Toys R Us plots a comeback. And Katy Perry's fashion line gets flak for 'blackface' shoes: Tuesday Wake-Up Call

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Credit: iStock/Jorge Villalba

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What people are talking about today
Will Toys R Us rise again? Maybe. Toys R Us liquidated its business last year in the U.S., taking with it its earworm-y commercials and Geoffrey the giraffe mascot. Now, former executives of the company are reportedly working together under the name Tru Kids Brands to revive the Toys R Us and Babies R Us brands in some form. The Associated Press reports that the company is "exploring various options including freestanding stores and shops within existing stores." E-commerce is part of the plan, too. The goal is to make this happen by the 2019 holiday season, The AP writes.

Even if nothing much comes of this, here's one consolation for nostalgic fans: The Toys R Us brand lives on in many other global markets. CNBC says it has 900 global stores that brought in more than $3 billion in overall retail sales last year.

Yet again
Gucci and Prada just got into trouble for designs that evoked blackface, and now pop star Katy Perry's fashion line is getting flak too. Her brand made unusual shoes that have a face on them, with blue eyes and red lips stuck onto the uppers in Mr. Potato Head fashion. There's a black version and a tan version. Some commenters see blackface in the black design, and a few reports (from TMZ and say the brand is pulling the shoes.

Quartz writes:

"While it's entirely plausible that the shoes were not intended to offend or evoke racist imagery (they might very well have been inspired by Charlotte Olympia's popular 'kitty flats' or Picasso's Cubist portraits) the misstep highlights an ignorance of cultural context and perhaps a lack of diversity among decision-makers."

For what it's worth, some people didn't see blackface in this design. One Twitter commenter weighed in: "A face on a black background doesn't automatically make something blackface. These are just flat out ugly shoes, but they're not racist."

25 million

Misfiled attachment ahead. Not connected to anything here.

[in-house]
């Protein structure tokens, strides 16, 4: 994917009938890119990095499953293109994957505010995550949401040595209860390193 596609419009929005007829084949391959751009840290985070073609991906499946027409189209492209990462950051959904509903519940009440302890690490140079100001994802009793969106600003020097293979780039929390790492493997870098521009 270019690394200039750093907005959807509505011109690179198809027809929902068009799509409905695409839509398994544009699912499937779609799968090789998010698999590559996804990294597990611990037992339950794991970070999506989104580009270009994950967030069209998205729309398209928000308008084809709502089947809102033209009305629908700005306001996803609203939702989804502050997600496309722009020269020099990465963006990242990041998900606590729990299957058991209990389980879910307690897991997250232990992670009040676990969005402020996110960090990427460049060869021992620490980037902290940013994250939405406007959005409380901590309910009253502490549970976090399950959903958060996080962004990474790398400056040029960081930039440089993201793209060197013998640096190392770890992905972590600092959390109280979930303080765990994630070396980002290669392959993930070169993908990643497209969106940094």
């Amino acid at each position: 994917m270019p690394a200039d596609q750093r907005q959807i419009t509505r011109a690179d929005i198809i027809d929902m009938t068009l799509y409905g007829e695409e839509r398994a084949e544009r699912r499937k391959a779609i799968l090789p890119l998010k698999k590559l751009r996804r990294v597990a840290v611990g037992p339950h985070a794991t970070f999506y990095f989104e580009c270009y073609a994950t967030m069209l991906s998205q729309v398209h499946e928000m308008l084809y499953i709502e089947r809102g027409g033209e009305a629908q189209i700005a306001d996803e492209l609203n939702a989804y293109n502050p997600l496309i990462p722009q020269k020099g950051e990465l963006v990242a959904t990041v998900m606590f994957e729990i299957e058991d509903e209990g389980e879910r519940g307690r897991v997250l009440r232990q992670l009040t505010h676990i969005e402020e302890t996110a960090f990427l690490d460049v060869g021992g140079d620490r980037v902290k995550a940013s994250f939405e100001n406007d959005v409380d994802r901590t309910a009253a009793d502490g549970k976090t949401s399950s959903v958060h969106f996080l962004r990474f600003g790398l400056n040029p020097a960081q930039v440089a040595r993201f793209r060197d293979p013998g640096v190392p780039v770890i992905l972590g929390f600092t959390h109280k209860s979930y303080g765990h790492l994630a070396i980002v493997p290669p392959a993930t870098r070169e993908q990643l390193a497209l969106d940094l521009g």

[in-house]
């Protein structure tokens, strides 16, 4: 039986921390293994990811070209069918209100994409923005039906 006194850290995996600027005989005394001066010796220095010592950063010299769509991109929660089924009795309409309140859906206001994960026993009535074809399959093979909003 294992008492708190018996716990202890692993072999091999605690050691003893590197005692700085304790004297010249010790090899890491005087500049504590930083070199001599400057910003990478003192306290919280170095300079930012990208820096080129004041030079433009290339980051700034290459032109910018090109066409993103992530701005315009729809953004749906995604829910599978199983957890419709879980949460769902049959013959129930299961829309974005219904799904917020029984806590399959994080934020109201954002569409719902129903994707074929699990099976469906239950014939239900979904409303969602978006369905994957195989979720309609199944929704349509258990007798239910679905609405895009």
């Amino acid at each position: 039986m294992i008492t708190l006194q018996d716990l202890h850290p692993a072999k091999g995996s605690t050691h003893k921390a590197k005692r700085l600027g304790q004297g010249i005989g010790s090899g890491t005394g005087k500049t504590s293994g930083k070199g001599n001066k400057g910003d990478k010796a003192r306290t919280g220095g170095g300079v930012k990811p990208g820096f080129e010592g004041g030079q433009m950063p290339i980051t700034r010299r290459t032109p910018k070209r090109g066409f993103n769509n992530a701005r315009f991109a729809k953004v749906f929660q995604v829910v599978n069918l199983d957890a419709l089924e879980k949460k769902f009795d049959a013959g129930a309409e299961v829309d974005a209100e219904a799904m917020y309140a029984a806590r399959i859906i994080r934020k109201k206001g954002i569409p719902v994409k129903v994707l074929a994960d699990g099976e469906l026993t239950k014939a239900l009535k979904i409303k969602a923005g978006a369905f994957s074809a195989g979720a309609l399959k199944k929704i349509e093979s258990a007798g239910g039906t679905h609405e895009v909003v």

Just when you've finally figured out what "Fortnite"'s all about, now there's a new video game you'll be hearing about. "Apex Legends," a free online multiplayer battle royale game, launched a week ago, and is already claiming 25 million users. The game is notable for its unusual marketing strategy: It didn't have one. It launched suddenly, with no promotional campaign beforehand, Ad Age's George Slefo reports. Publisher EA "announced and released the game on the same day, a far cry from its typical tried-and-true strategy of marketing heavily through both paid media and press interviews roughly one year before any given release," Slefo writes. People say it's a high-quality game, which helps build interest. Plus, it's free.

Just briefly:
New job:
Edelman is hiring creative Judy John, known as a driving force behind Always' much-awarded "#LikeAGirl" campaign, as its first global chief creative officer. Read more by Ad Age's Megan Graham.

Flat: CBS's broadcast of the Grammys averaged 19.9 million viewers, according to Nielsen fast national data. And that's a smidgen more -- 0.5 percent more -- than last year. Read about it from Ad Age's Anthony Crupi.

'America Is Watching': Fox News has a new pitch for advertisers, under the marketing slogan "America Is Watching," Variety reports. Fox also made a map to show that "no matter whether the region tilts red or blue politically, Fox News is the most-watched cable-news outlet there – pressing against the notion that the network is only for conservatives," the report says.

Things that make you go hmmm: The National Enquirer's parent company "inquired about having to register as a foreign agent after publishing a glossy magazine promoting Saudi Arabia and its new crown prince," The Wall Street Journal reports.

PSA: "The Centers for Disease Control and Prevention is blaming nicotine vaping devices like Juul for single-handedly driving a spike in tobacco use among teens, threatening to erase years of progress curbing youth use," CNBC reports.

Video of the day: Ad Age's Max Sternlicht visited the New York pop-up shop selling the latest promotional stunt from IHOP and Droga5: the pancizza, a pancake dressed up to look like pizza. (And actually, the "Strawberr-oni" pancizza, topped with strawberry jam, coconut shavings and sliced strawberries, sounds kind of fabulous.)

Ads of the day: Today we've got new commercials from two acclaimed feature filmmakers, so it's a double feature. Ad No. 1: Ridley Scott, director of "Blade Runner," made a commercial for Hennessey X.O cognac that will run during the Academy Awards. The ad, with many far-flung, far-out locales, is like a cross between "Indiana Jones," "Star Wars" and "Avatar." The ad is here, with more details from Jeanine Poggi. (Scott recently shot a short for Turkish Airlines as well.)

Ad No. 2: Errol Morris, the documentarian who made Oscar-winning "The Fog of War," has made some Chipotle ads. One features a restaurant worker smashing avocados into a giant bowl of guacamole, a scene that's oddly satisfying. Read more by Ad Age's Jessica Wohl, and watch the ads here.

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